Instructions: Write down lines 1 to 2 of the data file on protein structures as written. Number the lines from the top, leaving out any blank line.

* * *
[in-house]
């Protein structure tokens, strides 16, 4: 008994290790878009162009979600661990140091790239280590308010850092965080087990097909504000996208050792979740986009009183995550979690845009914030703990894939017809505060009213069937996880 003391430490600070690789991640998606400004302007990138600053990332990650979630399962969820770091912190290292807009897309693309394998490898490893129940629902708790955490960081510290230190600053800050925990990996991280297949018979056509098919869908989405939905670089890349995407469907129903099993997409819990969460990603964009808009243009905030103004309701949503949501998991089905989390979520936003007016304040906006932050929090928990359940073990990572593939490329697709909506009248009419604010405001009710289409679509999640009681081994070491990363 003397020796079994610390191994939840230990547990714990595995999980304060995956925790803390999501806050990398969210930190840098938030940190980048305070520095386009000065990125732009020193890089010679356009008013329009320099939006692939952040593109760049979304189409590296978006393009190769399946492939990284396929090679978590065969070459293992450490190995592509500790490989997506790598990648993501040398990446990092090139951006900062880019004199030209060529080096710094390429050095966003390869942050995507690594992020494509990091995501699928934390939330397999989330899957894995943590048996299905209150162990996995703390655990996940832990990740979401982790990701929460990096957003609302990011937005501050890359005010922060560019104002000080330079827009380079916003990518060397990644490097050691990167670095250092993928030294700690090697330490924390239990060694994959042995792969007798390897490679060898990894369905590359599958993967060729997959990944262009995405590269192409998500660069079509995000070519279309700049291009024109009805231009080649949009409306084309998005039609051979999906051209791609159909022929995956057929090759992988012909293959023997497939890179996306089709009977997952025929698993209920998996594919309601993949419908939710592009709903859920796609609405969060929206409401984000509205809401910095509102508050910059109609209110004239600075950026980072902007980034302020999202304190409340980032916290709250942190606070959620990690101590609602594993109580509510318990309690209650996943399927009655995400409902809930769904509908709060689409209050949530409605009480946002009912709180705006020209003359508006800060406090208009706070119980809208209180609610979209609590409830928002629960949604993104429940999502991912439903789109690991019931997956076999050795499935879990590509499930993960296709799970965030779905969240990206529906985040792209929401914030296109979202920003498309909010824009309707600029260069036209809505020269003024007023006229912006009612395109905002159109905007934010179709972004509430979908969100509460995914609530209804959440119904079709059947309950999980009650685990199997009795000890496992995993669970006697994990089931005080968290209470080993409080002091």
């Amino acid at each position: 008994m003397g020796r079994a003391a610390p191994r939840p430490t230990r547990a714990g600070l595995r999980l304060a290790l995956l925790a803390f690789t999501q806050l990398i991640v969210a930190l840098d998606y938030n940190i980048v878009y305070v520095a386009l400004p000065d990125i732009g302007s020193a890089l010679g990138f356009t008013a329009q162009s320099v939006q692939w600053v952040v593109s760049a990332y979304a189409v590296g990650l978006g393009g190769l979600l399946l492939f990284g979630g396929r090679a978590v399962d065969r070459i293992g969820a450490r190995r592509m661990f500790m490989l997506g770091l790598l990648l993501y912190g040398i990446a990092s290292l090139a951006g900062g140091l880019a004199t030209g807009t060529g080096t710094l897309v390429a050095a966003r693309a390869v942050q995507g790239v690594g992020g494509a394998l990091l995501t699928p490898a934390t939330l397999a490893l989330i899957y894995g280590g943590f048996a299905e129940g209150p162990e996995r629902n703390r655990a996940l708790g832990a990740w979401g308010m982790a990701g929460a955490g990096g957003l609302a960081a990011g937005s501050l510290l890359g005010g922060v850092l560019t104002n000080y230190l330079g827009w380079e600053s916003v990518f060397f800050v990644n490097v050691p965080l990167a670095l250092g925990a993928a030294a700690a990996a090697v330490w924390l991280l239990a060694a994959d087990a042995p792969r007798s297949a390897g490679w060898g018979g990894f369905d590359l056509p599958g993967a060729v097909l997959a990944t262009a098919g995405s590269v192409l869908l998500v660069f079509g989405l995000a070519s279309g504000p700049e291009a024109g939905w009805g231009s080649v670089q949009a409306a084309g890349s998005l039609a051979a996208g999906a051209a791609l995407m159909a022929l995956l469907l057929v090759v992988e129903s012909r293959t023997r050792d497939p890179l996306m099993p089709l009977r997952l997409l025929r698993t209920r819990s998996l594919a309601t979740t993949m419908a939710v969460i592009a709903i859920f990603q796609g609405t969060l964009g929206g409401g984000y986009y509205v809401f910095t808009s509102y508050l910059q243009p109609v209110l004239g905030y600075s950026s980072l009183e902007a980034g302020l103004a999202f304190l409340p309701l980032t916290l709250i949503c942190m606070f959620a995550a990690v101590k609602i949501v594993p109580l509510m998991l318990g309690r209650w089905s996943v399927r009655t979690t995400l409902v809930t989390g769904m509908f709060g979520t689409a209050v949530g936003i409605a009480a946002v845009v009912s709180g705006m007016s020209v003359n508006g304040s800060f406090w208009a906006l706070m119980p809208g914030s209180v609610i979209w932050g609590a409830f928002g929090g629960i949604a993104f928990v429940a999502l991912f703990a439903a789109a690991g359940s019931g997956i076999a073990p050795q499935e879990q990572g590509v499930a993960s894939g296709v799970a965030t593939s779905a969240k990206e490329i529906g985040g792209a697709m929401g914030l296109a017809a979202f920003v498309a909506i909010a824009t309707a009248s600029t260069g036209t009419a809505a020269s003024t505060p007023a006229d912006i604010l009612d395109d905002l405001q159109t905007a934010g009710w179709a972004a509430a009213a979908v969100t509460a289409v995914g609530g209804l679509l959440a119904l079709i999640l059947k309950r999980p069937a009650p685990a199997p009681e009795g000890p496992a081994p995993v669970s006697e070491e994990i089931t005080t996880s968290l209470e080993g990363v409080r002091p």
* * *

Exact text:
[in-house]
């Protein structure tokens, strides 16, 4: 008994290790878009162009979600661990140091790239280590308010850092965080087990097909504000996208050792979740986009009183995550979690845009914030703990894939017809505060009213069937996880 003391430490600070690789991640998606400004302007990138600053990332990650979630399962969820770091912190290292807009897309693309394998490898490893129940629902708790955490960081510290230190600053800050925990990996991280297949018979056509098919869908989405939905670089890349995407469907129903099993997409819990969460990603964009808009243009905030103004309701949503949501998991089905989390979520936003007016304040906006932050929090928990359940073990990572593939490329697709909506009248009419604010405001009710289409679509999640009681081994070491990363 003397020796079994610390191994939840230990547990714990595995999980304060995956925790803390999501806050990398969210930190840098938030940190980048305070520095386009000065990125732009020193890089010679356009008013329009320099939006692939952040593109760049979304189409590296978006393009190769399946492939990284396929090679978590065969070459293992450490190995592509500790490989997506790598990648993501040398990446990092090139951006900062880019004199030209060529080096710094390429050095966003390869942050995507690594992020494509990091995501699928934390939330397999989330899957894995943590048996299905209150162990996995703390655990996940832990990740979401982790990701929460990096957003609302990011937005501050890359005010922060560019104002000080330079827009380079916003990518060397990644490097050691990167670095250092993928030294700690090697330490924390239990060694994959042995792969007798390897490679060898990894369905590359599958993967060729997959990944262009995405590269192409998500660069079509995000070519279309700049291009024109009805231009080649949009409306084309998005039609051979999906051209791609159909022929995956057929090759992988012909293959023997497939890179996306089709009977997952025929698993209920998996594919309601993949419908939710592009709903859920796609609405969060929206409401984000509205809401910095509102508050910059109609209110004239600075950026980072902007980034302020999202304190409340980032916290709250942190606070959620990690101590609602594993109580509510318990309690209650996943399927009655995400409902809930769904509908709060689409209050949530409605009480946002009912709180705006020209003359508006800060406090208009706070119980809208209180609610979209609590409830928002629960949604993104429940999502991912439903789109690991019931997956076999050795499935879990590509499930993960296709799970965030779905969240990206529906985040792209929401914030296109979202920003498309909010824009309707600029260069036209809505020269003024007023006229912006009612395109905002159109905007934010179709972004509430979908969100509460995914609530209804959440119904079709059947309950999980009650685990199997009795000890496992995993669970006697994990089931005080968290209470080993409080002091």